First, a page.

ASCLS lives up to its mission of making a positive impact in healthcare, and our focus should continue on helping our committees utilize the tools necessary to increase our visibility and support the next generation of leaders, and in turn, to increase our membership. This begins with a commitment to mentoring, promotion, and communication.

Thanks to competent and thoughtful leaders before me, several projects and existing and new committees are poised to benefit our Society and address our limitations with recruitment and retention.

The Root Cause Task Force, through a comprehensive survey, provided our Board of Directors with some insight as to why we are recycling leadership and helped us to understand why some of our state constituent societies are struggling. And now, the Constituent Society Task Force will continue this important work.

The Promotion of the Profession Committee continues to bring the visibility we need to our profession as well as to ASCLS. Some important initiatives like our participation in the National Science Fair, thanks to Mary Ann McLane, have raised our profile as a profession.

The Mentorship Program was created to provide a supportive environment that fosters a feeling of value as a member of ASCLS. This year the program grew by 50 percent and paired up nearly 45 mentor/mentee partnerships, compared to 30 partnerships in 2018.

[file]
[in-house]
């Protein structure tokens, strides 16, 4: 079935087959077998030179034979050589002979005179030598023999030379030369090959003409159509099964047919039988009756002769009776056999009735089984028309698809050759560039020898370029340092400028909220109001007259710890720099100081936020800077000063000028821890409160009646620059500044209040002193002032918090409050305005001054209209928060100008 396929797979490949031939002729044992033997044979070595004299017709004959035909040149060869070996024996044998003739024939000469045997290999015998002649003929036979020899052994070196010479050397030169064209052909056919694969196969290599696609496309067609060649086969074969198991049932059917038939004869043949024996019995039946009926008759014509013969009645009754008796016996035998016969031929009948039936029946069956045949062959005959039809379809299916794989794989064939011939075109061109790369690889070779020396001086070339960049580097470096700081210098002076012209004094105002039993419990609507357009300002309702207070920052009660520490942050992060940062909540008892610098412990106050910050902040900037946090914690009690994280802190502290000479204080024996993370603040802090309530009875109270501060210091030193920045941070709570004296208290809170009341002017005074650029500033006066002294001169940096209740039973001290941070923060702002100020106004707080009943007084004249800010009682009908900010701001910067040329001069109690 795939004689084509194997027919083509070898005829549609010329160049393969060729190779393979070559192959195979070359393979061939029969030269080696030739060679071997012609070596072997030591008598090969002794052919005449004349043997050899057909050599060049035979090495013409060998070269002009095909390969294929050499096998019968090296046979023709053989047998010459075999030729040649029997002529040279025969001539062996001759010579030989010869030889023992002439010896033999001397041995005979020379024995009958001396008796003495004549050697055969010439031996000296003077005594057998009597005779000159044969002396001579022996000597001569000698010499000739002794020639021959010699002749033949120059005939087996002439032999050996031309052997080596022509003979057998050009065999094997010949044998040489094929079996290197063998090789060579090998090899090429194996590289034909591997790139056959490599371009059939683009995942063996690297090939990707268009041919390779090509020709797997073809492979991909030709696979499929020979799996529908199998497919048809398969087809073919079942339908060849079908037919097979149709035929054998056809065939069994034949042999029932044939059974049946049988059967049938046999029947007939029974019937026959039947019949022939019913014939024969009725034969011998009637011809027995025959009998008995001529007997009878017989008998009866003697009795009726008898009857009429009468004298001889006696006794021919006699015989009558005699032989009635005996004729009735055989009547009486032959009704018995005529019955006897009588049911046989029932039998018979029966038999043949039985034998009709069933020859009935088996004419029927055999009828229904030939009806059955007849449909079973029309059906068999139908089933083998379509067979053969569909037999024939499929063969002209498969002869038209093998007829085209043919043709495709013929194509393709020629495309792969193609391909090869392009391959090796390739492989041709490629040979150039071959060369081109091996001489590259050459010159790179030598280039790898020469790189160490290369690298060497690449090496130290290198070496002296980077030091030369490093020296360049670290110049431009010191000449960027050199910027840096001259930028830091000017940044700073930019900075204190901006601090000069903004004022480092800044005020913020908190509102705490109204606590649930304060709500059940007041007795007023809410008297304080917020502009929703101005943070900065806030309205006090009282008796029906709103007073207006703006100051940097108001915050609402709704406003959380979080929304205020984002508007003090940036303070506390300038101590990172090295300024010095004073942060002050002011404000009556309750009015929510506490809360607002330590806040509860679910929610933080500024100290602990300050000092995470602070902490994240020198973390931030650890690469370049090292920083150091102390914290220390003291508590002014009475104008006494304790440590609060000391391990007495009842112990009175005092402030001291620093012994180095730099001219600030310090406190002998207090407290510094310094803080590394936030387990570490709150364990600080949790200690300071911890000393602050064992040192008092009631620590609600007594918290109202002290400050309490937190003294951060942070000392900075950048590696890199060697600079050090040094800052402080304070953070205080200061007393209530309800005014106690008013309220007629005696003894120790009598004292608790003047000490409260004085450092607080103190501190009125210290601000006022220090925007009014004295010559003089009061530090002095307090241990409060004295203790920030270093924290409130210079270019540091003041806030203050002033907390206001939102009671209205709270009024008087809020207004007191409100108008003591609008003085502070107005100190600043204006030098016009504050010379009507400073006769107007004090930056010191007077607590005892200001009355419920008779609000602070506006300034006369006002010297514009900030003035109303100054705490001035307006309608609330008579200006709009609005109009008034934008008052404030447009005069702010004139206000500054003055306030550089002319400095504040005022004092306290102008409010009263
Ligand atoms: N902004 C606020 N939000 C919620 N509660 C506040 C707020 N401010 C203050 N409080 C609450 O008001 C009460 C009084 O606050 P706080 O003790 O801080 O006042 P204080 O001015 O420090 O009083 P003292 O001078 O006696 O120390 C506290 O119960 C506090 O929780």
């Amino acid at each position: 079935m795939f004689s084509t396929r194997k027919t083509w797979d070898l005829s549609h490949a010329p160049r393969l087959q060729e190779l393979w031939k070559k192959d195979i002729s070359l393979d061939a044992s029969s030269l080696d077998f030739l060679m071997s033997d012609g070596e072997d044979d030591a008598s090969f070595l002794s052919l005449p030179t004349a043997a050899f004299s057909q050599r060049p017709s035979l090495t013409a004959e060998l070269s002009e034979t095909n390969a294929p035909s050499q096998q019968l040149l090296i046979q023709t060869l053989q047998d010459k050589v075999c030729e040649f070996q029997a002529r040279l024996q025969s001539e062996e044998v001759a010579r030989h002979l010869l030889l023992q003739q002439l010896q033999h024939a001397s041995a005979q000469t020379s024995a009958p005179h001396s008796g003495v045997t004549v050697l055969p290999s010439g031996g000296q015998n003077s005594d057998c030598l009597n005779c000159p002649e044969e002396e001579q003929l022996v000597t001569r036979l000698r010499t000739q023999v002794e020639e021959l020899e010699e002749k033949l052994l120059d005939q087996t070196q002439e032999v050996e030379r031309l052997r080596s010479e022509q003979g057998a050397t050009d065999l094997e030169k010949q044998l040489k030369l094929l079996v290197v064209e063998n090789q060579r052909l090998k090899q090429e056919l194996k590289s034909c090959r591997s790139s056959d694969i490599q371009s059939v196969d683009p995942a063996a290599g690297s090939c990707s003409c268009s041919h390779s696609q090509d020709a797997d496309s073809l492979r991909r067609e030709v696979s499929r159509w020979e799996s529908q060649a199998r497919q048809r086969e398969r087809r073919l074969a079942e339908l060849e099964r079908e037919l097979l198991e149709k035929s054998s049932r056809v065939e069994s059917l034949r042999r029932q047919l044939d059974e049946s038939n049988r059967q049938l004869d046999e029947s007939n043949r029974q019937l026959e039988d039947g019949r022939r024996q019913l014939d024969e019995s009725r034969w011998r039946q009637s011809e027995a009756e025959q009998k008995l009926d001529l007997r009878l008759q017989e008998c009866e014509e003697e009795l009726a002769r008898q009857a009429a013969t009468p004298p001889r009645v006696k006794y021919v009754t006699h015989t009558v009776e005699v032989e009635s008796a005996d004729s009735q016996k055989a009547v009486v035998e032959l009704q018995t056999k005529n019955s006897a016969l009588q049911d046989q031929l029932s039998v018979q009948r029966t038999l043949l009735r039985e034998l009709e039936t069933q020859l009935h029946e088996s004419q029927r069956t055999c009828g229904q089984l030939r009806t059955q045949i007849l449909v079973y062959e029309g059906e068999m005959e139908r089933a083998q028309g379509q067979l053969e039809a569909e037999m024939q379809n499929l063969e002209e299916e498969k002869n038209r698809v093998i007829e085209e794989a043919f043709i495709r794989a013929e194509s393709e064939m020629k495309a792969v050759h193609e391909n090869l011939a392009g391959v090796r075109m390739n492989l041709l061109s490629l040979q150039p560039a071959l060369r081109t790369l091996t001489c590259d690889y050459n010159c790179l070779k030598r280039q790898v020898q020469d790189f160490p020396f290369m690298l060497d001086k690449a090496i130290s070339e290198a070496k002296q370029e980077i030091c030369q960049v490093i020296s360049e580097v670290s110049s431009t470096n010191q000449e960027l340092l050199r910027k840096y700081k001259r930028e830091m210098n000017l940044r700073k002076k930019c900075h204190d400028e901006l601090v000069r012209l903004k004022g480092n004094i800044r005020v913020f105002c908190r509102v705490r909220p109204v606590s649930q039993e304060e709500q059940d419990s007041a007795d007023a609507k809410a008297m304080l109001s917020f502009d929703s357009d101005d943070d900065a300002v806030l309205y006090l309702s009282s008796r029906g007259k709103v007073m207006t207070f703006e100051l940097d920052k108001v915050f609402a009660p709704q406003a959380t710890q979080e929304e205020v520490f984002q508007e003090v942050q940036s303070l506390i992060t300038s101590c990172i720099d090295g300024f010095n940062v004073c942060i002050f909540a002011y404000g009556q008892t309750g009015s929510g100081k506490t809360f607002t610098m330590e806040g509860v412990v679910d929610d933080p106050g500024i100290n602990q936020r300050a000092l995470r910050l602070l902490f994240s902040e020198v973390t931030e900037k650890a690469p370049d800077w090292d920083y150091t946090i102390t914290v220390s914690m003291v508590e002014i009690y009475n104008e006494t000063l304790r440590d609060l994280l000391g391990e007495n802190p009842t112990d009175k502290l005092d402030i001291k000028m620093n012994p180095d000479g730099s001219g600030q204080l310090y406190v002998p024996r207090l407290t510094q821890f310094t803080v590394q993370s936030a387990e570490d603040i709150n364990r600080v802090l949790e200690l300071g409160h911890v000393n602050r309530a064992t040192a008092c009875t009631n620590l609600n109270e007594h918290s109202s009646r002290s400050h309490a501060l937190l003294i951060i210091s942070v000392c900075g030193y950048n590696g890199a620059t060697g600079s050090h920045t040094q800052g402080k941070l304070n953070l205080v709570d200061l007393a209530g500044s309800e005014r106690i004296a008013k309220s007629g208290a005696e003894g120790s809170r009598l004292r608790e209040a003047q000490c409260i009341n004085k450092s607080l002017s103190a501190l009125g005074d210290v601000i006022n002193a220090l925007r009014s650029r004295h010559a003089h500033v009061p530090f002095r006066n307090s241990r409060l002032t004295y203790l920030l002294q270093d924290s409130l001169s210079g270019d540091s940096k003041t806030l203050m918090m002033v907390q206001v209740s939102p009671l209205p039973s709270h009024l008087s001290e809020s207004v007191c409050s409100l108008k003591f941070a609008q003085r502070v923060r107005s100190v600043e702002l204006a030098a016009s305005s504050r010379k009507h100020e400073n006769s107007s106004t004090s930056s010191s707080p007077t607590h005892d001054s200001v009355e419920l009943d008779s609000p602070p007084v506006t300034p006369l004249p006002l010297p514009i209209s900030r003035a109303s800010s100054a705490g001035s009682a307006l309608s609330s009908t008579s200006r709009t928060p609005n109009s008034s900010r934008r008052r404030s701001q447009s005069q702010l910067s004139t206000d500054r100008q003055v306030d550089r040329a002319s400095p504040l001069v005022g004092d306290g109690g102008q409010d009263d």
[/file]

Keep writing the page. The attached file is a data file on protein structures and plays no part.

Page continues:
Lastly, our new Marketing and Communications Committee has drafted communication goals to bring our story to stakeholders like patients, laboratory professionals, and other healthcare professionals. I am excited to see the committee’s next steps.

The framework is in place and we have the tools. As president-elect, I will endeavor to help implement these tools and lead this organization by helping to fulfill the goals of these important committees.

I have been on the Board of Directors for the past six years. These years have been an incredible learning experience, and I have been so fortunate to collaborate with current and past leaders. I have had many opportunities for professional growth, and I have seen some momentous changes in our organization.

One of the things ASCLS Executive Vice President Jim Flanigan asked us to do as a board was to think outside of the box and consider all possibilities. For example, what if ASCLS had 30,000 members? What if we gained more prominence in the healthcare environment? What if licensure for laboratory professionals was required in every state? And most radically, what if we had a national campaign to bring recognition to both our profession and our professional organization? Because I don’t think we can raise our profile as an organization without raising the profile of our profession.

So really, nothing is missing in ASCLS. We have the tools at our disposal, and we can all work together with our committees and partners to use these tools. I believe that both increased recognition of our profession and increased recognition of our Society will result in increased recruitment and retention of members. This is our opportunity to work together to show our value to others, to make our organization strong and visible, and I am ready to lead that charge.

Maddie Josephs is professor/department chair of the Allied Health Department at the Community College of Rhode Island in Lincoln, Rhode Island.